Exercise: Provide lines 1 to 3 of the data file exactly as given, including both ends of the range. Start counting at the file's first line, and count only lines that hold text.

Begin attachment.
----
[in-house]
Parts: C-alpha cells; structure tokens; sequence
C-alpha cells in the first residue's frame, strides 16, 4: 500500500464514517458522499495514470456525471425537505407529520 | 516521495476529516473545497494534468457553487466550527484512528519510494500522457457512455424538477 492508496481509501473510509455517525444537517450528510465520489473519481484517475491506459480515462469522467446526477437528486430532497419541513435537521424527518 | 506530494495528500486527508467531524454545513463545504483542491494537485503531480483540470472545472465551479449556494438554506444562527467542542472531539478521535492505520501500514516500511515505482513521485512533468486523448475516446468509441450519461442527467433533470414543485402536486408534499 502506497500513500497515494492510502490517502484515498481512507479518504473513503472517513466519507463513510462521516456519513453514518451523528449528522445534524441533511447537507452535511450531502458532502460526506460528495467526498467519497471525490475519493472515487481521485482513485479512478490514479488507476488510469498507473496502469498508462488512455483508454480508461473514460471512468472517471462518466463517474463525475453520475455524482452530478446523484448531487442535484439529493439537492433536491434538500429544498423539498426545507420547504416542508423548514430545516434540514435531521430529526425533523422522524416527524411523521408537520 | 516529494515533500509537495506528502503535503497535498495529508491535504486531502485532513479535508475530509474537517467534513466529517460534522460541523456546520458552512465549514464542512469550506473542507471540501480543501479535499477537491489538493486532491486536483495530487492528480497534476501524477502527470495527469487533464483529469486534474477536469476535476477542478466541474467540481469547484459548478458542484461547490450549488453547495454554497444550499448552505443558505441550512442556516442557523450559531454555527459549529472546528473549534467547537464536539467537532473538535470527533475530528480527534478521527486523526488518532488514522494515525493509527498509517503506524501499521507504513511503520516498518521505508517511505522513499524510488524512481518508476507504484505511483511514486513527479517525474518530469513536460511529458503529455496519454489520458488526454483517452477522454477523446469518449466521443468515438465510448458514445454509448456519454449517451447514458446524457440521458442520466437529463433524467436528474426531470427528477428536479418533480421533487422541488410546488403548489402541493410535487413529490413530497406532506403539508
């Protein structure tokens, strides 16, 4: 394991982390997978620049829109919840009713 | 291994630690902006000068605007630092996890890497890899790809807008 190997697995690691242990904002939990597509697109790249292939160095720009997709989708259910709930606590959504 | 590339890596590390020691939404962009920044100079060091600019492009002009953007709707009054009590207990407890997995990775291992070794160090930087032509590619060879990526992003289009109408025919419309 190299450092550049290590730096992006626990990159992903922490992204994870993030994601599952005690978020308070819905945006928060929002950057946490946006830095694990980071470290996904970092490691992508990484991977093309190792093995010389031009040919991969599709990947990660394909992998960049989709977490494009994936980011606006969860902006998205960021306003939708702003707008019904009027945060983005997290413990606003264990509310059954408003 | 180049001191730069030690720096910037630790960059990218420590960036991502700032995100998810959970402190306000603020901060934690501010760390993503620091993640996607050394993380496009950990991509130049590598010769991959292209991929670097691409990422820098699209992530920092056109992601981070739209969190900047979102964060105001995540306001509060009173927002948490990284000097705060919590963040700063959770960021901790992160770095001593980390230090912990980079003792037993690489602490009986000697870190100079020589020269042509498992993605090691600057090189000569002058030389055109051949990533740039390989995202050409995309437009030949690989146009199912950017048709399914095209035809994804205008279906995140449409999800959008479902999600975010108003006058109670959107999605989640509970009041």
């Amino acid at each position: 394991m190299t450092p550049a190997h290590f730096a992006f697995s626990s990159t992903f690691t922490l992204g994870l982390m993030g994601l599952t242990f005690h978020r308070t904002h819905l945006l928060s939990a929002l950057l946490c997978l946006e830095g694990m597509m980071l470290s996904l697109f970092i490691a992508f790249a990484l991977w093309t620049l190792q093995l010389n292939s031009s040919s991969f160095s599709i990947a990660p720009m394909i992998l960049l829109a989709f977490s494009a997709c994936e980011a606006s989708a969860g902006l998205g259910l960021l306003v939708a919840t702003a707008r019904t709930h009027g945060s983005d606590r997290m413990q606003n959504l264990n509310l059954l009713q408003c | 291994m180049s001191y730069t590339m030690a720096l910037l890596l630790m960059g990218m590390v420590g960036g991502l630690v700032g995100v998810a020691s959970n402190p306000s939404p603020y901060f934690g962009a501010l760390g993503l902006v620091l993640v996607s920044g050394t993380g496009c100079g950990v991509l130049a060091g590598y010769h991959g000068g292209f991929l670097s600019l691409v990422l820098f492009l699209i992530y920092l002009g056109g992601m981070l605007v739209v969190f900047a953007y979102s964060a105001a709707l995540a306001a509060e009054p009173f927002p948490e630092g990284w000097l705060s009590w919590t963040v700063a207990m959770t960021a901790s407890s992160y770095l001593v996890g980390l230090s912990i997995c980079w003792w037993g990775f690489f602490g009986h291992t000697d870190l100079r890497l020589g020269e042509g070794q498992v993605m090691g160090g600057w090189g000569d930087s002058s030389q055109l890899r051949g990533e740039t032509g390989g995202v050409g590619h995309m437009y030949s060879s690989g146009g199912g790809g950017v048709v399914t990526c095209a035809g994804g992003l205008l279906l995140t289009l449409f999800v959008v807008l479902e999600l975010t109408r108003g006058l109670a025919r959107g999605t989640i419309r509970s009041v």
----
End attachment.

[in-house]
Parts: C-alpha cells; structure tokens; sequence
C-alpha cells in the first residue's frame, strides 16, 4: 500500500464514517458522499495514470456525471425537505407529520 | 516521495476529516473545497494534468457553487466550527484512528519510494500522457457512455424538477 492508496481509501473510509455517525444537517450528510465520489473519481484517475491506459480515462469522467446526477437528486430532497419541513435537521424527518 | 506530494495528500486527508467531524454545513463545504483542491494537485503531480483540470472545472465551479449556494438554506444562527467542542472531539478521535492505520501500514516500511515505482513521485512533468486523448475516446468509441450519461442527467433533470414543485402536486408534499 502506497500513500497515494492510502490517502484515498481512507479518504473513503472517513466519507463513510462521516456519513453514518451523528449528522445534524441533511447537507452535511450531502458532502460526506460528495467526498467519497471525490475519493472515487481521485482513485479512478490514479488507476488510469498507473496502469498508462488512455483508454480508461473514460471512468472517471462518466463517474463525475453520475455524482452530478446523484448531487442535484439529493439537492433536491434538500429544498423539498426545507420547504416542508423548514430545516434540514435531521430529526425533523422522524416527524411523521408537520 | 516529494515533500509537495506528502503535503497535498495529508491535504486531502485532513479535508475530509474537517467534513466529517460534522460541523456546520458552512465549514464542512469550506473542507471540501480543501479535499477537491489538493486532491486536483495530487492528480497534476501524477502527470495527469487533464483529469486534474477536469476535476477542478466541474467540481469547484459548478458542484461547490450549488453547495454554497444550499448552505443558505441550512442556516442557523450559531454555527459549529472546528473549534467547537464536539467537532473538535470527533475530528480527534478521527486523526488518532488514522494515525493509527498509517503506524501499521507504513511503520516498518521505508517511505522513499524510488524512481518508476507504484505511483511514486513527479517525474518530469513536460511529458503529455496519454489520458488526454483517452477522454477523446469518449466521443468515438465510448458514445454509448456519454449517451447514458446524457440521458442520466437529463433524467436528474426531470427528477428536479418533480421533487422541488410546488403548489402541493410535487413529490413530497406532506403539508